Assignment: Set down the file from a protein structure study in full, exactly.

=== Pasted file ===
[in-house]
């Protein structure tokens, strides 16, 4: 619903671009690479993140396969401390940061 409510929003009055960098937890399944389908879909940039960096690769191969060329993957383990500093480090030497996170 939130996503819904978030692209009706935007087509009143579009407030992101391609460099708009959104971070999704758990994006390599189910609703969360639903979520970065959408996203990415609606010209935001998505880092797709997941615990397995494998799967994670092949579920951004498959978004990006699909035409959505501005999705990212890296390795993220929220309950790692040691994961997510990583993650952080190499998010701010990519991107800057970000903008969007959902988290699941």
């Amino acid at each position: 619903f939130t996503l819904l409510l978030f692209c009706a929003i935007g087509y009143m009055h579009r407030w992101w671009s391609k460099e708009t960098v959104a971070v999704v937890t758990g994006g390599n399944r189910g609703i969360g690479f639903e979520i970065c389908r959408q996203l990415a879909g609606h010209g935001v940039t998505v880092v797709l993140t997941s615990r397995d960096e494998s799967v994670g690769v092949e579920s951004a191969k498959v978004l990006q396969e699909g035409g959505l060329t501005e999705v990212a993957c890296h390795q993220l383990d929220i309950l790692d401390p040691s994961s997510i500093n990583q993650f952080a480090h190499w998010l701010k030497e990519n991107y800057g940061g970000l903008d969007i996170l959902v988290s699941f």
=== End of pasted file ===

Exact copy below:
[in-house]
């Protein structure tokens, strides 16, 4: 619903671009690479993140396969401390940061 409510929003009055960098937890399944389908879909940039960096690769191969060329993957383990500093480090030497996170 939130996503819904978030692209009706935007087509009143579009407030992101391609460099708009959104971070999704758990994006390599189910609703969360639903979520970065959408996203990415609606010209935001998505880092797709997941615990397995494998799967994670092949579920951004498959978004990006699909035409959505501005999705990212890296390795993220929220309950790692040691994961997510990583993650952080190499998010701010990519991107800057970000903008969007959902988290699941």
């Amino acid at each position: 619903f939130t996503l819904l409510l978030f692209c009706a929003i935007g087509y009143m009055h579009r407030w992101w671009s391609k460099e708009t960098v959104a971070v999704v937890t758990g994006g390599n399944r189910g609703i969360g690479f639903e979520i970065c389908r959408q996203l990415a879909g609606h010209g935001v940039t998505v880092v797709l993140t997941s615990r397995d960096e494998s799967v994670g690769v092949e579920s951004a191969k498959v978004l990006q396969e699909g035409g959505l060329t501005e999705v990212a993957c890296h390795q993220l383990d929220i309950l790692d401390p040691s994961s997510i500093n990583q993650f952080a480090h190499w998010l701010k030497e990519n991107y800057g940061g970000l903008d969007i996170l959902v988290s699941f």